She screamed (it was the brakes).
The car had stalled and protested against life. It coughed a few times as Jon attempted to start it. The Ford was falling apart. The more he fixed, the more went wrong. Just as he was about to go into a rage, the engine finally sputtered into life. In no hurry to see what he had done, he sat for a bit to let the engine run warm. He closed his eyes so tight he saw patterns, swirling around and listened to the rough growl of the engine.
“Why did you kill her?”
Jon opened his eyes and looked at Eve, sat in the passenger seat. She stared ahead at something in the rain, her long blonde hair covering her face like a hood. “Why did you do it, Jonny?” Her voice was quiet, barely audible above the rain.
Jon’s mouth fell open in a silent scream. Trying to lose the illusion of her, he closed his eyes, praying that whatever this phantom was, it would go away. When he opened his eyes, she still sat there. She stared ahead, her face hidden by darkness. It couldn’t be her, could it? He tried to move closer to see the expression on her face, but he was unable to make out her features. “Why can’t I see your face?” he said, words uncertain, the way you feel foolish talking to yourself. Finally, he had lost his mind.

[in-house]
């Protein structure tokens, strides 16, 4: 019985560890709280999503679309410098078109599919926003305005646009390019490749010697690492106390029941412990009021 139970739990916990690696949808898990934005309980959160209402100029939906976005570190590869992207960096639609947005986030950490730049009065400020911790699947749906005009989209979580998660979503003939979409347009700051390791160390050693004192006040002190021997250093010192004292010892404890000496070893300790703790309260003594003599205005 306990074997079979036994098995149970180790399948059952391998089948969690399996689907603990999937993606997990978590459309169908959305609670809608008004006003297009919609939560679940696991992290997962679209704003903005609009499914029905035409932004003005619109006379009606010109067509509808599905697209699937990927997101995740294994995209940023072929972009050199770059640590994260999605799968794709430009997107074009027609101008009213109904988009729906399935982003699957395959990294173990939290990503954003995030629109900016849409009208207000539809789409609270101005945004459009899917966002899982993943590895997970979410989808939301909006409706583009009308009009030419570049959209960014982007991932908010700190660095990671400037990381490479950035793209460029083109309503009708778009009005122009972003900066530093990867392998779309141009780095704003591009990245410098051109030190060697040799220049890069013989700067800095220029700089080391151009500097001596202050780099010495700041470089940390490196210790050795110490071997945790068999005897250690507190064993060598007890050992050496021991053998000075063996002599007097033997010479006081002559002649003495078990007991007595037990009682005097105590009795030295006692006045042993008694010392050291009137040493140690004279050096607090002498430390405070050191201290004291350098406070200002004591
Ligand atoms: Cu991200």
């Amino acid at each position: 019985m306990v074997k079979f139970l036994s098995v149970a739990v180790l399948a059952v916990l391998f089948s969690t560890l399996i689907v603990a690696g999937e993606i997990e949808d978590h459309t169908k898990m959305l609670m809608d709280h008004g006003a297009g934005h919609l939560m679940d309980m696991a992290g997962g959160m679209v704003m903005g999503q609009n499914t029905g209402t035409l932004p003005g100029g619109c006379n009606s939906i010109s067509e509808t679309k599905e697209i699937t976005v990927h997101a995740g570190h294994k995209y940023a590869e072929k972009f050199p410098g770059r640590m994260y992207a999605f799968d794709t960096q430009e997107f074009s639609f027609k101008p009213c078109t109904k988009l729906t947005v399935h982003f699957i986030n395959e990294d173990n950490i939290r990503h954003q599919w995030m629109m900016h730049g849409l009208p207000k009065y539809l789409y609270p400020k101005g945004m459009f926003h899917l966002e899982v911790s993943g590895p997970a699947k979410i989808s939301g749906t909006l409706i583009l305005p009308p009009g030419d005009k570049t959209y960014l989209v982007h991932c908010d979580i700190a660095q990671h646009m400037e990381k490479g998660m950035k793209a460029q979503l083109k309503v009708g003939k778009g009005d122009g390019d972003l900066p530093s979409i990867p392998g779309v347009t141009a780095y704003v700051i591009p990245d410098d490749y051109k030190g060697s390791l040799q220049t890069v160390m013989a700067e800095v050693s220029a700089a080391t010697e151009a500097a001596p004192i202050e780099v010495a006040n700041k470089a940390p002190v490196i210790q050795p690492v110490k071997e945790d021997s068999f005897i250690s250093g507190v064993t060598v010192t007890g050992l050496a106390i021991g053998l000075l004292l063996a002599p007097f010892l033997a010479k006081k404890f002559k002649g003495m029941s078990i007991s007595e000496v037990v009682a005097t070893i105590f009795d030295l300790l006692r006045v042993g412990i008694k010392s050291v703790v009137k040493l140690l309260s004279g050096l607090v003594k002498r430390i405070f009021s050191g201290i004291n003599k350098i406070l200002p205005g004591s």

“Why did you kill her?” Eve calmly spoke the words to the bombardment of rain. She went silent and shadows surrounded her until she became a dark shape. Jon could still sense her, the cheap perfume and cigarettes. Had it been Eve out there on the road, walking in the rain?
I’ve been driving for hours, Jon told himself. I’m hallucinating, that’s all. The rain combined with the drone of the engine had caused this. I’m having an episode, it will pass. “I’ve not killed anyone,” he said aloud, almost believing himself. “It was an accident.” He grabbed the wheel with both hands and stared into the night.
The voice from the shadow figure changed to a familiar male voice. “You shouldn’t let her push you around. You should kill her.” The voice of his father was flat. “But you don’t have it in you.” The last comment sounded like both Eve and Dad. The shape next to him turned in the seat. Jon tensed; he didn’t want to see the face. “Do I have to do everything?” the shadow said in a strangled, inhuman tone. He saw momentary glimpse of a mocking face with empty eyes and manic grin. All teeth and bite.